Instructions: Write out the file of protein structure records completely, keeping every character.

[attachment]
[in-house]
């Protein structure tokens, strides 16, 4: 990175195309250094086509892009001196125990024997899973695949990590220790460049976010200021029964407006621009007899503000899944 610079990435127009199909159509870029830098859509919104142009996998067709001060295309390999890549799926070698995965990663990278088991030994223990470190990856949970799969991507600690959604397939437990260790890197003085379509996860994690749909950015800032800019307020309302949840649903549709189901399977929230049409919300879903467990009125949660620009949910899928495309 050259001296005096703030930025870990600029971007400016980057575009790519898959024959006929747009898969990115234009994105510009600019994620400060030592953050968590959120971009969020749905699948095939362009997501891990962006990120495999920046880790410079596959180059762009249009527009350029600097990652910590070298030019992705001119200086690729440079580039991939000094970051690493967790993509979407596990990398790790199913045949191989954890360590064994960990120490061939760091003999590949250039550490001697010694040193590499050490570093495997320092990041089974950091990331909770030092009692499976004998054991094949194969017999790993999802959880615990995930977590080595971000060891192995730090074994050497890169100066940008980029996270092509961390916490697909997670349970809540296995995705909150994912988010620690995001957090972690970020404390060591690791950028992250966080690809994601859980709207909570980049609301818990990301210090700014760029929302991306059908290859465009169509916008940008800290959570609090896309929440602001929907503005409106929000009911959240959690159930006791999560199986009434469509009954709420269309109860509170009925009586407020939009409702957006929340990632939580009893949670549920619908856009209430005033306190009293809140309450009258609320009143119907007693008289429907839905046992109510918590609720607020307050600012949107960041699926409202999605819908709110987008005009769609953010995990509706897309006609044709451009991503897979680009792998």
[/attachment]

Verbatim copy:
[in-house]
């Protein structure tokens, strides 16, 4: 990175195309250094086509892009001196125990024997899973695949990590220790460049976010200021029964407006621009007899503000899944 610079990435127009199909159509870029830098859509919104142009996998067709001060295309390999890549799926070698995965990663990278088991030994223990470190990856949970799969991507600690959604397939437990260790890197003085379509996860994690749909950015800032800019307020309302949840649903549709189901399977929230049409919300879903467990009125949660620009949910899928495309 050259001296005096703030930025870990600029971007400016980057575009790519898959024959006929747009898969990115234009994105510009600019994620400060030592953050968590959120971009969020749905699948095939362009997501891990962006990120495999920046880790410079596959180059762009249009527009350029600097990652910590070298030019992705001119200086690729440079580039991939000094970051690493967790993509979407596990990398790790199913045949191989954890360590064994960990120490061939760091003999590949250039550490001697010694040193590499050490570093495997320092990041089974950091990331909770030092009692499976004998054991094949194969017999790993999802959880615990995930977590080595971000060891192995730090074994050497890169100066940008980029996270092509961390916490697909997670349970809540296995995705909150994912988010620690995001957090972690970020404390060591690791950028992250966080690809994601859980709207909570980049609301818990990301210090700014760029929302991306059908290859465009169509916008940008800290959570609090896309929440602001929907503005409106929000009911959240959690159930006791999560199986009434469509009954709420269309109860509170009925009586407020939009409702957006929340990632939580009893949670549920619908856009209430005033306190009293809140309450009258609320009143119907007693008289429907839905046992109510918590609720607020307050600012949107960041699926409202999605819908709110987008005009769609953010995990509706897309006609044709451009991503897979680009792998």